0-9 Was the “Recreation and Amusement Association” Under the Operation of the U.S. Military?

With regard to the question “Were the Comfort Stations Established Because of a Demand Made by the Occupation Forces?” in part 0-8 of this Q&A, it is described on Japanese Wikipedia that “Citing examples like that of Recreation and Amusement Association operated by the U.S. military in Japan etc., Ikeda Nobuo argues that national prostitution facilities have been established the world over…” and Ikeda Nobuo’s blog is cited to form the basis of this description.
(The links to Wikipedia: http://ja.wikipedia.org/wiki/%E5%90%89%E8%A6%8B%E7%BE%A9%E6%98%8E#cite_note-8 and to Ikeda Nobuo’s blog:
http://ikedanobuo.livedoor.biz/archives/51860114.html  Both were accessed on July 30th, 2013.)

 

First, with regard to the posting on Wikipedia, as explained in “Were the Comfort Stations Established Because of a Demand Made by the Occupation Forces?” in part 0-8 of this Q&A, it is clear that the description “the Recreation and Amusement Association was operated by the U.S. military” is false. How can they claim that it was “operated by the U.S. military?” Show us the evidence.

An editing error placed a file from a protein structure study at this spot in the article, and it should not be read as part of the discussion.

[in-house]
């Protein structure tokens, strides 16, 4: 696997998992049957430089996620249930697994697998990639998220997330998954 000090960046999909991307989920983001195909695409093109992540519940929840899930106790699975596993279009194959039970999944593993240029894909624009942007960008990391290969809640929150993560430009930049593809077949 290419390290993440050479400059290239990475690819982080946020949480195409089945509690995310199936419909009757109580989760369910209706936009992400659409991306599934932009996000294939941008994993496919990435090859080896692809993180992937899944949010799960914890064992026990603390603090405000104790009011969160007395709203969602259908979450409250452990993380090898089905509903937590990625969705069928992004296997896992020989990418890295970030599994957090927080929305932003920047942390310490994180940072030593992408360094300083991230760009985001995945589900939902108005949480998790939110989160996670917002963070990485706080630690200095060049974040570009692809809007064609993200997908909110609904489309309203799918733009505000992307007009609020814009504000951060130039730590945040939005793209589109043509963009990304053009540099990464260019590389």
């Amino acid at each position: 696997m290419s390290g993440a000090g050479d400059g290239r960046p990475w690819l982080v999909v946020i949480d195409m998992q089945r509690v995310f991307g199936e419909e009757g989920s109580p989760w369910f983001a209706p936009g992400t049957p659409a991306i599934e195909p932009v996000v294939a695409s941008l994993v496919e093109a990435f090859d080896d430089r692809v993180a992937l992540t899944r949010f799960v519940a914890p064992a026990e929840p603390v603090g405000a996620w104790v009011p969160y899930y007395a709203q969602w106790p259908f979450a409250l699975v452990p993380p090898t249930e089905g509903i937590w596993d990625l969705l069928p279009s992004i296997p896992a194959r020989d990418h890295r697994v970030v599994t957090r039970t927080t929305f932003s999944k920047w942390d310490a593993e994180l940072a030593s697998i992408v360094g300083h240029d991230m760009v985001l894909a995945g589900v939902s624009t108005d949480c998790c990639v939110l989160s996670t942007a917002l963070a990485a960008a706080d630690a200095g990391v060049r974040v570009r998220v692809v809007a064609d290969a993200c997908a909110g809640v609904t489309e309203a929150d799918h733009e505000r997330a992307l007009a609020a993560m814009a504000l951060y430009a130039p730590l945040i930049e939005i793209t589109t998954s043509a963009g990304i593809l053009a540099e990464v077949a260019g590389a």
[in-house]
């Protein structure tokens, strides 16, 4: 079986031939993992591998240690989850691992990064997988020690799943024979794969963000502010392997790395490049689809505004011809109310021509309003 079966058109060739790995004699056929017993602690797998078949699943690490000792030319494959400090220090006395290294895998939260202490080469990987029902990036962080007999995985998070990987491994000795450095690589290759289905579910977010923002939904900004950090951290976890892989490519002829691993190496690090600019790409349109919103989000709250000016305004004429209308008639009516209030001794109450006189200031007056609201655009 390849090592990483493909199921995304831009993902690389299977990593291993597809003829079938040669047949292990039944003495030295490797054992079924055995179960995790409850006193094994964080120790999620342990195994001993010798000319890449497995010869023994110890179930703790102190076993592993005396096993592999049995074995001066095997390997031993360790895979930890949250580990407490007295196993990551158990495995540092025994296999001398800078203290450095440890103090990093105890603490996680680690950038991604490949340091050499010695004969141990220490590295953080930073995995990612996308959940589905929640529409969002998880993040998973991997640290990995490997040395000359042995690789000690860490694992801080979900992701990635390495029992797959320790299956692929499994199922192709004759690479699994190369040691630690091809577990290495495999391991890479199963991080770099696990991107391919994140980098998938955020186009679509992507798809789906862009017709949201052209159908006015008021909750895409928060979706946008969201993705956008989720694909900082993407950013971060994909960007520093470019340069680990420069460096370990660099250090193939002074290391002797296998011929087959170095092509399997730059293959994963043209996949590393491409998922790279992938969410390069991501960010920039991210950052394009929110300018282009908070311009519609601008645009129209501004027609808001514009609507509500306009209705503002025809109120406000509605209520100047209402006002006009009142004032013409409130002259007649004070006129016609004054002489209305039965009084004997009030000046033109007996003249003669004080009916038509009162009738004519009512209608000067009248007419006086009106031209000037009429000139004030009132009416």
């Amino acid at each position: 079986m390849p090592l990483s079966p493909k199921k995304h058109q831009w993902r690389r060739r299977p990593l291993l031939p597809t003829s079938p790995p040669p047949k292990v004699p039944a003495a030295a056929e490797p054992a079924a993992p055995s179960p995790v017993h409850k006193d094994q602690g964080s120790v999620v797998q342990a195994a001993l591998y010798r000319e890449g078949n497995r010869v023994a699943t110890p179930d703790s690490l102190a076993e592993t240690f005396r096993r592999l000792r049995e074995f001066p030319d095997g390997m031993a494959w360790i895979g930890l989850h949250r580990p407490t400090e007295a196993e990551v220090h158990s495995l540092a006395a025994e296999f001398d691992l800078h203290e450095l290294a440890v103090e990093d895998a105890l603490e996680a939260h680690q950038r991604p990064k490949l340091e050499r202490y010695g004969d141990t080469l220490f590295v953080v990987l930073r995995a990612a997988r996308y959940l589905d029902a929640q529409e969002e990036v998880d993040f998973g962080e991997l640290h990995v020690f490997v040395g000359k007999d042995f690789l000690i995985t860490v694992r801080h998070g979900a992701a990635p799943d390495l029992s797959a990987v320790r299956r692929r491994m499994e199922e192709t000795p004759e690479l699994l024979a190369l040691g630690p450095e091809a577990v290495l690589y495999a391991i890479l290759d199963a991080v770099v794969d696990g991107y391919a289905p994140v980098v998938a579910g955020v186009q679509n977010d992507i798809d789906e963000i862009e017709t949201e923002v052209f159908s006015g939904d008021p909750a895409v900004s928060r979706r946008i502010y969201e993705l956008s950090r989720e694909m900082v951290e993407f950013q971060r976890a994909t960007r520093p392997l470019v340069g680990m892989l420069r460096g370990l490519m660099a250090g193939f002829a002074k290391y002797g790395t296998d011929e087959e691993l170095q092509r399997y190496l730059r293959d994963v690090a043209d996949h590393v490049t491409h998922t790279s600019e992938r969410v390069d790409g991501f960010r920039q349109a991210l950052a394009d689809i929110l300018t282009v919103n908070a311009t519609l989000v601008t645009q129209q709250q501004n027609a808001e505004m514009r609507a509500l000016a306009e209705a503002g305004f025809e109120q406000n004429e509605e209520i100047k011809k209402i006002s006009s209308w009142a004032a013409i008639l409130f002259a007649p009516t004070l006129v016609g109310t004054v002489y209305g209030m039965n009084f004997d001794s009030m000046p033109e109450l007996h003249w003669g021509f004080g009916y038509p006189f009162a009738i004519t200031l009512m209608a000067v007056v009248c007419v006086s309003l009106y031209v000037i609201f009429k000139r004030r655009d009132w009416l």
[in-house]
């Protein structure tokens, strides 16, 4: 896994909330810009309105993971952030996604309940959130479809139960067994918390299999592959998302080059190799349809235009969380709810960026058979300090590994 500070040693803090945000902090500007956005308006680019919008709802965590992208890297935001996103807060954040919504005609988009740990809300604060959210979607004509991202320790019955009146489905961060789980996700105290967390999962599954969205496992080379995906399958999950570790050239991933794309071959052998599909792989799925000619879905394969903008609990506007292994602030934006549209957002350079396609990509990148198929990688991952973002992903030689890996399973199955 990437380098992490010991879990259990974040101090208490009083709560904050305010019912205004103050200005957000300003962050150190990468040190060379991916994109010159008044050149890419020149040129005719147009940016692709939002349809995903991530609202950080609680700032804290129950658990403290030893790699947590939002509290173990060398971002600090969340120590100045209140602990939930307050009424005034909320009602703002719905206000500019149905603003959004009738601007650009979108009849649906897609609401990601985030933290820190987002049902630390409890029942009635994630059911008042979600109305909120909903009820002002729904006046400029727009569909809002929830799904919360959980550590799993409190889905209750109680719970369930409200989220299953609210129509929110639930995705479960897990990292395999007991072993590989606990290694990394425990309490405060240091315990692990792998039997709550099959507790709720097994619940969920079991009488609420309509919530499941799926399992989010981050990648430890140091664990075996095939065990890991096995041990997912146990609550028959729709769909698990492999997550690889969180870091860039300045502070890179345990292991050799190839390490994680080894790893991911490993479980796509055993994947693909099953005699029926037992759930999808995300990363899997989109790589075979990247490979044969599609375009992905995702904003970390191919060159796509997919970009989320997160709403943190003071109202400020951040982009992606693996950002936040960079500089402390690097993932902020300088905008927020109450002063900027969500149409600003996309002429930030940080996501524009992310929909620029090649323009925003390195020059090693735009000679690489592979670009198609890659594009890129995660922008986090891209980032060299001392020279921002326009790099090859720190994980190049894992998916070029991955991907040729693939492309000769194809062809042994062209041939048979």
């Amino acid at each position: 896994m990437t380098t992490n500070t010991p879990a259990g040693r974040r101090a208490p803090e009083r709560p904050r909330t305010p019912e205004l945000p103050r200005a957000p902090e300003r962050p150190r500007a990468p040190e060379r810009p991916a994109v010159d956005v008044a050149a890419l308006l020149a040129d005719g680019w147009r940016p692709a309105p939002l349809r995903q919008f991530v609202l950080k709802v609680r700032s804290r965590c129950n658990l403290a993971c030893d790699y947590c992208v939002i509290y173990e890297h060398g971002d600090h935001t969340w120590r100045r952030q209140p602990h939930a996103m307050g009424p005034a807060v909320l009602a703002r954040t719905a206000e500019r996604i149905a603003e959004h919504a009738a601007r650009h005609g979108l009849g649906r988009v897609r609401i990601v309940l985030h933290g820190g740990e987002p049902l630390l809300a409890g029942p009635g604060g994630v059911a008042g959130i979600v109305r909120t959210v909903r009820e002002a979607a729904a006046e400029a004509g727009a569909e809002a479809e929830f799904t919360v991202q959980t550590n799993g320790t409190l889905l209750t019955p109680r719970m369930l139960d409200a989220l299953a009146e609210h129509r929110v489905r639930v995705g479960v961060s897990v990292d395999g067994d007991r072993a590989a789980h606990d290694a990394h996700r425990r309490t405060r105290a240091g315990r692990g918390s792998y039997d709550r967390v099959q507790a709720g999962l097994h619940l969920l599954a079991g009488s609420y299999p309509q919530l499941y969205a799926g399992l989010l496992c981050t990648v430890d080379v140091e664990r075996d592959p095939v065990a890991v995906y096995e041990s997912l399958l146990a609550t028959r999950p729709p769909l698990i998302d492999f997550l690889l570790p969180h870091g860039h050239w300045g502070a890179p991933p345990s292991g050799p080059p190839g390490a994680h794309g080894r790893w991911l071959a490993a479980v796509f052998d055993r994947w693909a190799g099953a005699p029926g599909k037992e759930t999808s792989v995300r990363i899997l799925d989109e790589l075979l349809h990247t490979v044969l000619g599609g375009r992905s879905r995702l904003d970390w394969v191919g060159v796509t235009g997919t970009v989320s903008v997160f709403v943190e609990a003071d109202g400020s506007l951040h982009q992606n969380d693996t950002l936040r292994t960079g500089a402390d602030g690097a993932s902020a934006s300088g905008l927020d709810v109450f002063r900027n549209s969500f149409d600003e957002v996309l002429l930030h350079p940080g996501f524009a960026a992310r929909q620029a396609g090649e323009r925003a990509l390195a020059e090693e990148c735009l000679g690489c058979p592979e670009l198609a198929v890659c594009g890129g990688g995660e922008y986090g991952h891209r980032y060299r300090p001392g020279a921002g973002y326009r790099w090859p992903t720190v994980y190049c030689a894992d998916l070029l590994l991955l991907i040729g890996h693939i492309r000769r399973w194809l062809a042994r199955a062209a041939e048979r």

And as for the claim that “state-run prostitution facilities have been established the world over,” we want to see evidence that they are “operated” by each country. Even Hata Ikuhiko couldn’t tell such a shameless lie.

 

Ikeda Nobuo’s weblog is cited to form the basis of the above description in Wikipedia. However, comparing both descriptions, it provides nothing of the sort. It may simply be because of a lack of ability to read and understand Japanese. Just to make sure, let’s examine Ikeda Nobuo’s weblog.

 

Ikeda describes as false the remarks Yoshimi Yoshiaki made a news conference at Osaka City Hall on June 4, 2013. The quote reads, “No other country systematically established comfort stations as military facilities. Japan’s adoption of the comfort women system was unique” First, it is important to remember that Ikeda is quoting from story put out by Kyodo News. Clearly such a report doesn’t convey the whole picture of a news conference, but is summarized by attending reporters. Even an interview that goes on for dozens of minutes is often shown on TV for only a few seconds. It is normal for only the part of the conversation they deem important to be selected and televised.